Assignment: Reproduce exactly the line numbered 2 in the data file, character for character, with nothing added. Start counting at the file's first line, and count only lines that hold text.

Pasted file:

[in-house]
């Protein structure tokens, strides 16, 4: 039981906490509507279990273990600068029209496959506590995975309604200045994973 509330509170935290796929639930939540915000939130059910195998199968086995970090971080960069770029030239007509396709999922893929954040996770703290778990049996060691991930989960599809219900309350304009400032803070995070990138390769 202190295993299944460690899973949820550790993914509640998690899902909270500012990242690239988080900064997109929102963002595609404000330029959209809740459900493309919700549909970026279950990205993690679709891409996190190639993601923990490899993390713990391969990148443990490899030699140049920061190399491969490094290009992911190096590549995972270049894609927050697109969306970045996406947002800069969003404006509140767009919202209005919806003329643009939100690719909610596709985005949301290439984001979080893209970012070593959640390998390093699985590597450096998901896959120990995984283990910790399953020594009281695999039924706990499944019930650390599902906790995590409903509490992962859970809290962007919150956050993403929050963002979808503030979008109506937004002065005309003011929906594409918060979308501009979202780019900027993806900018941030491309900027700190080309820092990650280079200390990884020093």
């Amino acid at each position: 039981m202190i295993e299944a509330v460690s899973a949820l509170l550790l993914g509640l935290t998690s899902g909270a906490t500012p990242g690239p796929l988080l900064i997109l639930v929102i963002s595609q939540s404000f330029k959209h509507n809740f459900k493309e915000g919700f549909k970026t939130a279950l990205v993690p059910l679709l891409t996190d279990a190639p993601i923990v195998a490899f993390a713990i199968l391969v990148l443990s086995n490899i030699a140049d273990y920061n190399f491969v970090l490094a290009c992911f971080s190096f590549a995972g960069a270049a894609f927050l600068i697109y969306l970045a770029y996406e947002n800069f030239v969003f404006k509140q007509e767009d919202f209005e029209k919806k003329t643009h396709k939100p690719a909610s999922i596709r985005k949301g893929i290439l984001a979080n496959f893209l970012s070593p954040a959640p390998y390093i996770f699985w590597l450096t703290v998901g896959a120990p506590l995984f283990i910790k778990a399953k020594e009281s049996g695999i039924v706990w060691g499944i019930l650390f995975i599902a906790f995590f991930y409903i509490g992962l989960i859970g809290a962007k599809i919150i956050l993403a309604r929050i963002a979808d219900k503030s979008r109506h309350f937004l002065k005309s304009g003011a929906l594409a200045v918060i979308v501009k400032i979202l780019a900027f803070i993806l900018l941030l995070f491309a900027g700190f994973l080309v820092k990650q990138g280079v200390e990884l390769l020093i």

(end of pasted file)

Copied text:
């Protein structure tokens, strides 16, 4: 039981906490509507279990273990600068029209496959506590995975309604200045994973 509330509170935290796929639930939540915000939130059910195998199968086995970090971080960069770029030239007509396709999922893929954040996770703290778990049996060691991930989960599809219900309350304009400032803070995070990138390769 202190295993299944460690899973949820550790993914509640998690899902909270500012990242690239988080900064997109929102963002595609404000330029959209809740459900493309919700549909970026279950990205993690679709891409996190190639993601923990490899993390713990391969990148443990490899030699140049920061190399491969490094290009992911190096590549995972270049894609927050697109969306970045996406947002800069969003404006509140767009919202209005919806003329643009939100690719909610596709985005949301290439984001979080893209970012070593959640390998390093699985590597450096998901896959120990995984283990910790399953020594009281695999039924706990499944019930650390599902906790995590409903509490992962859970809290962007919150956050993403929050963002979808503030979008109506937004002065005309003011929906594409918060979308501009979202780019900027993806900018941030491309900027700190080309820092990650280079200390990884020093």